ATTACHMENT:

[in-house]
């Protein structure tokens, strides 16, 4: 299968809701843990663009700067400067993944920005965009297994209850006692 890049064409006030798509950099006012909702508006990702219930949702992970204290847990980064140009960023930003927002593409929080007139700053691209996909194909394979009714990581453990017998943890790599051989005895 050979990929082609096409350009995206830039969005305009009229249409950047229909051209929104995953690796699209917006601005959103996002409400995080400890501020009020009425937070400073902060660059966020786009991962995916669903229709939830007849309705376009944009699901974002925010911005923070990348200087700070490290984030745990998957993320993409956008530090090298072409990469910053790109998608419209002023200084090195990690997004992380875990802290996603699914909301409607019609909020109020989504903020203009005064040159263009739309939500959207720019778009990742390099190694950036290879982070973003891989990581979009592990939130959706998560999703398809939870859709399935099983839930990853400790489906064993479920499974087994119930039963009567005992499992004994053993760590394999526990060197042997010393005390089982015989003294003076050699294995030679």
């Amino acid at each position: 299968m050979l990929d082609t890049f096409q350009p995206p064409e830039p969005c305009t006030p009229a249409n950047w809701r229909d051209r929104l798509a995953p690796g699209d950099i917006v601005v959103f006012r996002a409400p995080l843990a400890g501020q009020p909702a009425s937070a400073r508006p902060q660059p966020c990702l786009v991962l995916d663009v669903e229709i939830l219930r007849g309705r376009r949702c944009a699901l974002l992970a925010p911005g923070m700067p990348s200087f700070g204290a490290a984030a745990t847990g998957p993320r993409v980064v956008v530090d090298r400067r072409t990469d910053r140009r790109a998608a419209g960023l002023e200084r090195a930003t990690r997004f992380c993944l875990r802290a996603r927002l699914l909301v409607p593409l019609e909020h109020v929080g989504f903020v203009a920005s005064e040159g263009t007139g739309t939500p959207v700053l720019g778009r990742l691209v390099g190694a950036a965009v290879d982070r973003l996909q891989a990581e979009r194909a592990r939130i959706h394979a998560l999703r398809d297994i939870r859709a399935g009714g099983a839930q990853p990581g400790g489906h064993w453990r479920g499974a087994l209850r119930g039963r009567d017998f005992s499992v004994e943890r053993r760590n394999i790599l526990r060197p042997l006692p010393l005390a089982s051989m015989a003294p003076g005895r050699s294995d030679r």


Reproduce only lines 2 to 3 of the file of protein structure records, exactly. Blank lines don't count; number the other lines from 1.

């Protein structure tokens, strides 16, 4: 299968809701843990663009700067400067993944920005965009297994209850006692 890049064409006030798509950099006012909702508006990702219930949702992970204290847990980064140009960023930003927002593409929080007139700053691209996909194909394979009714990581453990017998943890790599051989005895 050979990929082609096409350009995206830039969005305009009229249409950047229909051209929104995953690796699209917006601005959103996002409400995080400890501020009020009425937070400073902060660059966020786009991962995916669903229709939830007849309705376009944009699901974002925010911005923070990348200087700070490290984030745990998957993320993409956008530090090298072409990469910053790109998608419209002023200084090195990690997004992380875990802290996603699914909301409607019609909020109020989504903020203009005064040159263009739309939500959207720019778009990742390099190694950036290879982070973003891989990581979009592990939130959706998560999703398809939870859709399935099983839930990853400790489906064993479920499974087994119930039963009567005992499992004994053993760590394999526990060197042997010393005390089982015989003294003076050699294995030679």
């Amino acid at each position: 299968m050979l990929d082609t890049f096409q350009p995206p064409e830039p969005c305009t006030p009229a249409n950047w809701r229909d051209r929104l798509a995953p690796g699209d950099i917006v601005v959103f006012r996002a409400p995080l843990a400890g501020q009020p909702a009425s937070a400073r508006p902060q660059p966020c990702l786009v991962l995916d663009v669903e229709i939830l219930r007849g309705r376009r949702c944009a699901l974002l992970a925010p911005g923070m700067p990348s200087f700070g204290a490290a984030a745990t847990g998957p993320r993409v980064v956008v530090d090298r400067r072409t990469d910053r140009r790109a998608a419209g960023l002023e200084r090195a930003t990690r997004f992380c993944l875990r802290a996603r927002l699914l909301v409607p593409l019609e909020h109020v929080g989504f903020v203009a920005s005064e040159g263009t007139g739309t939500p959207v700053l720019g778009r990742l691209v390099g190694a950036a965009v290879d982070r973003l996909q891989a990581e979009r194909a592990r939130i959706h394979a998560l999703r398809d297994i939870r859709a399935g009714g099983a839930q990853p990581g400790g489906h064993w453990r479920g499974a087994l209850r119930g039963r009567d017998f005992s499992v004994e943890r053993r760590n394999i790599l526990r060197p042997l006692p010393l005390a089982s051989m015989a003294p003076g005895r050699s294995d030679r």